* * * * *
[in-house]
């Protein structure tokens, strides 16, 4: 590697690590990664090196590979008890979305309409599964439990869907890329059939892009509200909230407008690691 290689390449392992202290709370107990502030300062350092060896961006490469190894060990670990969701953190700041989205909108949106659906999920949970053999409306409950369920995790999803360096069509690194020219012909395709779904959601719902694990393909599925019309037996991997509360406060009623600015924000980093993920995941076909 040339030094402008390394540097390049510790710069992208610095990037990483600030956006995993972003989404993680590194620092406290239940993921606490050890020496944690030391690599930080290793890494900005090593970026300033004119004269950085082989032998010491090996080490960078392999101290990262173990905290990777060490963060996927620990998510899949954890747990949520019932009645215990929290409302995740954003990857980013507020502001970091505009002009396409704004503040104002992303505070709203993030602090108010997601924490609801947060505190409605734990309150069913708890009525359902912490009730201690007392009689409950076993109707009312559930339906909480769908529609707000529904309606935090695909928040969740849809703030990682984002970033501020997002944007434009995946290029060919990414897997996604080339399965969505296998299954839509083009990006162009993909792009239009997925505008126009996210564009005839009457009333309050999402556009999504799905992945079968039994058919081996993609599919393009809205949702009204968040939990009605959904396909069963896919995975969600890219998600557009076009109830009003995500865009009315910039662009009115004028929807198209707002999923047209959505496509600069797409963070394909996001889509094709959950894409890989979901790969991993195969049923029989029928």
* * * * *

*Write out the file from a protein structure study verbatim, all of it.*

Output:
[in-house]
């Protein structure tokens, strides 16, 4: 590697690590990664090196590979008890979305309409599964439990869907890329059939892009509200909230407008690691 290689390449392992202290709370107990502030300062350092060896961006490469190894060990670990969701953190700041989205909108949106659906999920949970053999409306409950369920995790999803360096069509690194020219012909395709779904959601719902694990393909599925019309037996991997509360406060009623600015924000980093993920995941076909 040339030094402008390394540097390049510790710069992208610095990037990483600030956006995993972003989404993680590194620092406290239940993921606490050890020496944690030391690599930080290793890494900005090593970026300033004119004269950085082989032998010491090996080490960078392999101290990262173990905290990777060490963060996927620990998510899949954890747990949520019932009645215990929290409302995740954003990857980013507020502001970091505009002009396409704004503040104002992303505070709203993030602090108010997601924490609801947060505190409605734990309150069913708890009525359902912490009730201690007392009689409950076993109707009312559930339906909480769908529609707000529904309606935090695909928040969740849809703030990682984002970033501020997002944007434009995946290029060919990414897997996604080339399965969505296998299954839509083009990006162009993909792009239009997925505008126009996210564009005839009457009333309050999402556009999504799905992945079968039994058919081996993609599919393009809205949702009204968040939990009605959904396909069963896919995975969600890219998600557009076009109830009003995500865009009315910039662009009115004028929807198209707002999923047209959505496509600069797409963070394909996001889509094709959950894409890989979901790969991993195969049923029989029928």